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 You are in: Special Report: 1999: 11: 99: Battle for Free Trade
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The BBC's Duncan Hewitt reports on the trade deal being signed
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The BBC's John Terrett describes the business implications for China
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The BBC's Adam Brookes: "Membership of the WTO will change China's economy forever"
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US President Bill Clinton gives his reaction to the agreement
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Wednesday, 24 November, 1999, 15:03 GMT
US business eyes Chinese market
The deal follows 13 years of talks

By the BBC's Kevin Anderson in Washington

Agricultural and business interests in the US have mobilised to ensure approval of a new trade pact between China and the US.

The battle for free trade
The US business community see the world's most populous country as potentially their most profitable market, and US agricultural interests hope an open Chinese market could help pull the farm economy out of its present slump.

Congress would need to pass permanent normal trade relations, instead of reviewing most favoured trading status on an annual basis, according to a spokesman for the office of the US Trade Representative Charlene Barshefsky, which negotiated the pact.

The USTR spokesman was upbeat about the chances of congressional approval of permanent normal trade relations.

Business groups on the offensive

Major US business groups such as the US Chamber of Commerce and the Business Roundtable , a group of US Chief Executive Officers, are expected to throw their considerable weight behind the agreement.

The US Chamber of Commerce is reviewing the agreement, but said if the agreement is one US business can support, the group will launch a major lobbying campaign in support of China's entry into the WTO and permanent Normal Trade Relations for China.

"American business will explain to Congress the tremendous benefits that China's entry into the WTO would mean for this country in terms of future economic growth and job creation," said United States Chamber President and CEO Thomas J. Donohue Donohue.

Businesses back deal

The business groups are expected to call on companies such as Boeing, the leading US exporter with $26.5m in exports in 1998.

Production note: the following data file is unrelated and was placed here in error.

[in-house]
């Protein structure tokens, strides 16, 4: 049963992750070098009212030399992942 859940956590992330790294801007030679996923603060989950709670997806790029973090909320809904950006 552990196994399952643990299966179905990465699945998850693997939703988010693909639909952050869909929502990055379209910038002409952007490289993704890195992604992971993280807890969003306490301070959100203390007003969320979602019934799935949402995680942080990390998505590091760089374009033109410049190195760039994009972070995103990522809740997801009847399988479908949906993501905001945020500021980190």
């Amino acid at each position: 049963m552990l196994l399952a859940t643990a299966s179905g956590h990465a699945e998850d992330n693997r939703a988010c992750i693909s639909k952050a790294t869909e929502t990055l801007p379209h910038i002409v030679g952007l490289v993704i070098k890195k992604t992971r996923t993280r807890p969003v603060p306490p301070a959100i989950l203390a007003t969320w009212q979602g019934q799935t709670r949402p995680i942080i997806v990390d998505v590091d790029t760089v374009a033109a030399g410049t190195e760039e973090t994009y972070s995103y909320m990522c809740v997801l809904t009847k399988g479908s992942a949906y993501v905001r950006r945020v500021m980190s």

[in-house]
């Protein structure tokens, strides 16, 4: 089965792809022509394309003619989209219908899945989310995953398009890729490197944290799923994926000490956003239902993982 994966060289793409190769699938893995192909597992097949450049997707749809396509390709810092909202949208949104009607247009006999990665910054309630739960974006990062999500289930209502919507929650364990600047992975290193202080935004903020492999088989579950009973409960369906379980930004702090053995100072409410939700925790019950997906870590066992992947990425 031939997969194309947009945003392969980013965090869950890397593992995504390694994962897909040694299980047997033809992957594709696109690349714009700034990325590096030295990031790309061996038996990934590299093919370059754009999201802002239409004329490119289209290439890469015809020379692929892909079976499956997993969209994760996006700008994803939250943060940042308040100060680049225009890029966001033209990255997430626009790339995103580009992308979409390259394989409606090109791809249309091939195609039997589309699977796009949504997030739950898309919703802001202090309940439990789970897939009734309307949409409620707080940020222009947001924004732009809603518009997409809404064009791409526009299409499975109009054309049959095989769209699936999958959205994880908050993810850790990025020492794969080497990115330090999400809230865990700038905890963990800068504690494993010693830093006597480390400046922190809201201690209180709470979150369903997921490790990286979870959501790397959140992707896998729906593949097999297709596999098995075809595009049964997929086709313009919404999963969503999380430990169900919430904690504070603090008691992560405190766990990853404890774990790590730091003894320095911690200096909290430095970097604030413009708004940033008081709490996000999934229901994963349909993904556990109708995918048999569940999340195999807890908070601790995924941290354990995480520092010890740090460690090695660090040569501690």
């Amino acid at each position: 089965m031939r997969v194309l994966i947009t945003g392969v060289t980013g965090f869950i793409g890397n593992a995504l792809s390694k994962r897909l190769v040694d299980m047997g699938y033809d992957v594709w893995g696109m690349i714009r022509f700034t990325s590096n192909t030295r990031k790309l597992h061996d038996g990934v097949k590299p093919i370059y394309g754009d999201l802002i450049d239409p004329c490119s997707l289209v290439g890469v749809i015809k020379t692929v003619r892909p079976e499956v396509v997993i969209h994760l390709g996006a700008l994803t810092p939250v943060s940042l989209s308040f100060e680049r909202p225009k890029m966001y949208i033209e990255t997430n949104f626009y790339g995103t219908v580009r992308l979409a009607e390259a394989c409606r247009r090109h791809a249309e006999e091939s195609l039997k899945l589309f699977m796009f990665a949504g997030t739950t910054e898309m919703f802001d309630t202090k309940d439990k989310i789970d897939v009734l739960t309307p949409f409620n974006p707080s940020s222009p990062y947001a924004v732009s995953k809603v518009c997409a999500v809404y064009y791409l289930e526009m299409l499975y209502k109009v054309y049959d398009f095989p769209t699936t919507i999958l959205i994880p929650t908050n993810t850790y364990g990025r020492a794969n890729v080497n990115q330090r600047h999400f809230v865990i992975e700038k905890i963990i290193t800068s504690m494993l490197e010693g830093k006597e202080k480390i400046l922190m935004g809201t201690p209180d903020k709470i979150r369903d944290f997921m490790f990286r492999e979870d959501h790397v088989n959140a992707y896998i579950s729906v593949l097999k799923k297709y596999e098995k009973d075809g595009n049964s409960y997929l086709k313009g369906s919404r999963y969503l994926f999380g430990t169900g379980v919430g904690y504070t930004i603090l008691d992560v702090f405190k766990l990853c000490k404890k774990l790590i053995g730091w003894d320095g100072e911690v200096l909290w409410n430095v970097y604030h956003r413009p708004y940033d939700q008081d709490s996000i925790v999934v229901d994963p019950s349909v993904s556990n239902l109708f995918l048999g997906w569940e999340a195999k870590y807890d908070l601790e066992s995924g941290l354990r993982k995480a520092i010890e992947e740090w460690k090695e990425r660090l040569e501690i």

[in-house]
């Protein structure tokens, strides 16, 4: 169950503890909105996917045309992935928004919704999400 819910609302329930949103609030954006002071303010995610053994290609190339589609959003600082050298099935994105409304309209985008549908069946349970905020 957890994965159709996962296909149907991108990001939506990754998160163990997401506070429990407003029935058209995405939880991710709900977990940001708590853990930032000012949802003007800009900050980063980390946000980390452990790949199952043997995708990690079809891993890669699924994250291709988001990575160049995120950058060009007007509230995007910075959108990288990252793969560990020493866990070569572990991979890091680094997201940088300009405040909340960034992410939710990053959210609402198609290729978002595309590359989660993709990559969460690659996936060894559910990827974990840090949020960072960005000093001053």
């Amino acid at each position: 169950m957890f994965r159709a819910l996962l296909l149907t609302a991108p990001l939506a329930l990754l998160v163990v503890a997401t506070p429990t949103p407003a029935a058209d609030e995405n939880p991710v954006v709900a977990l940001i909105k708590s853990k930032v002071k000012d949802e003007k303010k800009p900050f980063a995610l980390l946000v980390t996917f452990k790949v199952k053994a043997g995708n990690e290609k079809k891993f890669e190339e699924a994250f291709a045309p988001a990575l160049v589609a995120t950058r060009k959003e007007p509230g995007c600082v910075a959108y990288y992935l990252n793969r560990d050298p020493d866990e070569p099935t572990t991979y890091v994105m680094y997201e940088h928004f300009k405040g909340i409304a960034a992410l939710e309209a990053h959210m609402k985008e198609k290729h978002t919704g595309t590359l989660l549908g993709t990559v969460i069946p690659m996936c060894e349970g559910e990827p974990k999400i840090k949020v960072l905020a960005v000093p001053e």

China is expected to become the world's largest market for jets. The country is expected to buy $120bn in commercial jets over the next 20 years.

Boeing has long been a supporter of China's bid to join the WTO if the terms were "fair to all parties."

"The agreement to bring China into the World Trade Organisation creates an enormous opportunity for American workers and farmers to build a better future for themselves and their families," said Boeing Chief Executive Phil Condit.

"It opens up vast new markets for US goods and services, and I have supreme confidence that America's highly skilled and productive workforce will win substantial new business in those markets in the years to come," he said.

Mr Condit urged Congress to ratify the pact "so that the US can reap the full benefits of this market-opening agreement."

A billion hungry mouths

As part of the pact, China has agreed to cut agricultural import tariffs by between 14.5% and 15%, according to US trade officials.

Many American farm groups have long been in favour of China's entrance into the WTO as part of opening that market to their goods, and the trade pact has given a new focus to their efforts.

"We certainly are in favour of China's ascension into the WTO, and whatever it takes to get it done, we will be in favour of doing that," said Chris Noun, a spokesman for the American Farm Bureau Federation.

Whether its Congressional approval of permanent normal trade relations or new efforts by the administration, his group will support those efforts.

The huge untapped Chinese market holds great promise for American farmers and the farm sector, which has been one of the few parts of the US economy left behind by the big boom.

"It's a new market. There are over a billion consumers in China. Their ability to afford higher quality food products, processed food products and raw products is growing, and frankly, American farmers need another market," Mr Noun said.

The US agricultural economy has been in crisis in part due to collapse of Asian export markets during the regional economic downtown in 1998.

"It's going to take a long time for American agriculture to recover from the Asian flu, but every market helps," he said.

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See also:
15 Nov 99 |  The Economy
China deal to boost economy
18 May 99 |  The Economy
WTO: Policing world trade
04 Aug 99 |  Battle for Free Trade
WTO: A history of free trade
14 Sep 99 |  The Economy
China's growth to slow

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